Since the federal government, with the consent of both parties, just lit another 1.7 trillion dollars of imaginary money on fire, the generally quiet period between Christmas and the new year might be an opportune time to consider an important matter that has been almost completely ignored by both elected officials and the media. That would be the national debt. In case you hadn’t noticed, America’s debt has now reached a staggering level of 31.3 trillion dollars. That’s a figure so huge that it’s almost impossible to wrap your brain around it. In the Boston Globe this week, business and finance reporter Jim Puzzanghera has raised an important red flag, warning that this level of debt represents a “rapidly growing death spiral” for our nation. As he correctly points out, the gargantuan debt number obscures a more pressing crisis for the country. The federal government has to pay interest on that debt every year and as you may have heard, the Fed has been steadily raising interest rates ever since the Biden recession began. We had to pay nearly $400 billion in interest in 2022 and that figure is currently projected to climb to nearly $1.2 trillion over the next decade.

Like a consumer grappling with a massive credit card balance, the federal government is paying more just for the interest on the national debt. Government projections show those interest costs tripling from $399 billion this year to $1.19 trillion in 2032. Borrowing most likely will have to increase just to pay for the higher interest expenses.

And on it goes, a vicious cycle that promises bruising fights over debt and spending in Washington next year, partisan conflict which could shake financial markets and an economy already at risk of falling into recession.

“If you’re borrowing more and more every year on autopilot to fund programs that we promised, which [you] lack the revenue to pay for, you then have a compounding problem where interest on the debt compounds and just adds to the burden,” said Michael A. Peterson, chief executive of the Peter G. Peterson Foundation.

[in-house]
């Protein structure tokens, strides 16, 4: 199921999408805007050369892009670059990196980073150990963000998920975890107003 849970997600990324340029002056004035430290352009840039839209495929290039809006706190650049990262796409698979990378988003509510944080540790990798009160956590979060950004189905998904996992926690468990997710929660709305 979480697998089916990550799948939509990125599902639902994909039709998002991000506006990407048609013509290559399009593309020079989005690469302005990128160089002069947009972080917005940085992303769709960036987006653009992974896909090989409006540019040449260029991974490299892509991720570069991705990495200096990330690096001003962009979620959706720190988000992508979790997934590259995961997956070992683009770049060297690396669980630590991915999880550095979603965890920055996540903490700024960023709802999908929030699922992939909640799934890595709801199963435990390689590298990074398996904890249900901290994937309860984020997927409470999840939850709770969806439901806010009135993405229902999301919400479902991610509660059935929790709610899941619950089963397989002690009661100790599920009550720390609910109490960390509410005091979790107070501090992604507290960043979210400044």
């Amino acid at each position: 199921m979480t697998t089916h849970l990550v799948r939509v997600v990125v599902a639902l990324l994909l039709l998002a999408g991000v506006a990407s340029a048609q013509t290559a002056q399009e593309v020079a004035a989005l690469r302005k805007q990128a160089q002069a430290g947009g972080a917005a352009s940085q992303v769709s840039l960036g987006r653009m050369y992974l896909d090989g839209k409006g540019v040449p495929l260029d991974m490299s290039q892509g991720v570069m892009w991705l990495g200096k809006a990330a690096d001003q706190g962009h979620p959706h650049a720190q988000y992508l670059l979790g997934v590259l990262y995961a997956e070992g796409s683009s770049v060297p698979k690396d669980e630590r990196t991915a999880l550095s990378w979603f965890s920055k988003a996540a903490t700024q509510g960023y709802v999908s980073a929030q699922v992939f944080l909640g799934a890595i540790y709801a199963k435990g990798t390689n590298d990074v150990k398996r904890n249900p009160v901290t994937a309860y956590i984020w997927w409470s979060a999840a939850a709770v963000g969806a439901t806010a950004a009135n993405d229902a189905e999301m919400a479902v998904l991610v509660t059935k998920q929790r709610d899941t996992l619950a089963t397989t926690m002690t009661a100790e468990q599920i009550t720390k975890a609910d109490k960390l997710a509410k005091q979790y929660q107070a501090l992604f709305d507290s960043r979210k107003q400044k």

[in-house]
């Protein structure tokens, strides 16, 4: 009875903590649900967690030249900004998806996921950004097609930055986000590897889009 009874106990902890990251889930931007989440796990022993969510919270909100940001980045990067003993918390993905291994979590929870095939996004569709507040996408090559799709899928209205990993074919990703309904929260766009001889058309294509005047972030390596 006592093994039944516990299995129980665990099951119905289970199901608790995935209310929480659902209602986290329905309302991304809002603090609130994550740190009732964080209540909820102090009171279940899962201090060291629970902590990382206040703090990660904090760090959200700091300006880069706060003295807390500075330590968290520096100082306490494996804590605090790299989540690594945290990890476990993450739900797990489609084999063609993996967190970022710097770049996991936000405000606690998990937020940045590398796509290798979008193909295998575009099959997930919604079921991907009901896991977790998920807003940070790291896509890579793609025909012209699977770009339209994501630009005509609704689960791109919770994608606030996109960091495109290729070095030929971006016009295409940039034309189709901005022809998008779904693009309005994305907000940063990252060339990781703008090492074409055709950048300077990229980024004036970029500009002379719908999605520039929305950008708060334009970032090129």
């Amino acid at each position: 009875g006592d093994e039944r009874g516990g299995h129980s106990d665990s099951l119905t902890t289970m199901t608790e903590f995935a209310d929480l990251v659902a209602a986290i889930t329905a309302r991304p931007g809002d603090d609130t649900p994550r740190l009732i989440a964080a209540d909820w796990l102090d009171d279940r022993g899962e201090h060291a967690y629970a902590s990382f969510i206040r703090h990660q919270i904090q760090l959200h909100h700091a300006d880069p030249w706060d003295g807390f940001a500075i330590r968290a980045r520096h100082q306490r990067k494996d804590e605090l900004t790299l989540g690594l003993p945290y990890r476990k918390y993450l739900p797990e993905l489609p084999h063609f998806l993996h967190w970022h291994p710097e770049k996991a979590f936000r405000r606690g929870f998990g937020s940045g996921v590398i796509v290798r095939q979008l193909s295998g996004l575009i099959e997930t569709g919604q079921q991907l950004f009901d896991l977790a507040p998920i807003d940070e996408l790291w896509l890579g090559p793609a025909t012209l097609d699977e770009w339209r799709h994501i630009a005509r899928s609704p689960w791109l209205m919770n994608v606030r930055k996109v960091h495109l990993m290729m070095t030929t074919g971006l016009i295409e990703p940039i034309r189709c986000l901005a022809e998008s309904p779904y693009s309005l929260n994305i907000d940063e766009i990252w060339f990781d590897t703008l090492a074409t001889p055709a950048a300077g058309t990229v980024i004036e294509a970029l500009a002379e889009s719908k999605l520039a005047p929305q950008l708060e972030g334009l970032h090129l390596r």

Currently, the country’s GDP is sitting at roughly $32 trillion, virtually the same as our national debt. Put in a way that may be easier to comprehend, we are now on track to wind up paying interest that will equal more than three percent of the nation’s entire economic output in the next decade. Over the following two decades, the CBO projects that figure will surpass seven percent. That’s simply not sustainable, and the house of cards is going to collapse at some point.

A senior official at the centrist Bipartisan Policy Center think tank described the situation for the Globe as being the equivalent of termites under your porch. “They’re working away at it, you don’t see them, but one day you step out on that porch and you go through it.”

So what happens when we can no longer service that debt? There are two options. The first is that we start massively slashing spending on a variety of popular (and in some cases critical) programs, including social security and Medicaid. The other choice is that we begin to default on portions of the debt and our nation’s credit rating is marked down again, growing closer and closer to junk bond status. And when the faith of the world in America’s ability to pay its debts collapses, so too does our entire economy. We would see an era that would make the great depression look like a holiday picnic and it would take generations to recover, assuming we could.

How did we ever let things get this far out of whack? Perhaps we’ve stopped paying attention to our gargantuan national debt because we’ve become too numb to be shocked by it anymore. If you walk past one dead body on the sidewalk near your home, you would no doubt be horrified and immediately call the authorities. But if you’re in the middle of a war zone and you march past hundreds of bodies each day, you eventually stop noticing them and just get on with the mission.

Unfortunately, this is one situation that we won’t be able to simply ignore forever. The clock is ticking, and I do not envy the generations of working-class American families who will be stuck holding the bag when that alarm goes off.

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